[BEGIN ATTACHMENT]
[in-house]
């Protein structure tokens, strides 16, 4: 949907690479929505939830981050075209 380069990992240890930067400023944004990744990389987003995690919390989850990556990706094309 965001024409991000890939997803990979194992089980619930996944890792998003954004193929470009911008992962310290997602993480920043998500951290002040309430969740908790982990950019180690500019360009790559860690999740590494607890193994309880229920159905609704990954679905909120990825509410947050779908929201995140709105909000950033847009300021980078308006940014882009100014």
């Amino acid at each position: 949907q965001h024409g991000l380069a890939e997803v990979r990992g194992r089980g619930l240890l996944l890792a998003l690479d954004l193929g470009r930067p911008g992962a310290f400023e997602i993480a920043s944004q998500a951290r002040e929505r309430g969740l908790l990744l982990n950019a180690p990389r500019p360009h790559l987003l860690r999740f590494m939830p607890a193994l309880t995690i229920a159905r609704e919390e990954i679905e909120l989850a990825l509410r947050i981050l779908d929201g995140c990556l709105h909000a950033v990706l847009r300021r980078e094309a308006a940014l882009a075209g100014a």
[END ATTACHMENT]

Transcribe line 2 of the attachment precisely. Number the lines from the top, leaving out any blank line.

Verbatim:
């Protein structure tokens, strides 16, 4: 949907690479929505939830981050075209 380069990992240890930067400023944004990744990389987003995690919390989850990556990706094309 965001024409991000890939997803990979194992089980619930996944890792998003954004193929470009911008992962310290997602993480920043998500951290002040309430969740908790982990950019180690500019360009790559860690999740590494607890193994309880229920159905609704990954679905909120990825509410947050779908929201995140709105909000950033847009300021980078308006940014882009100014």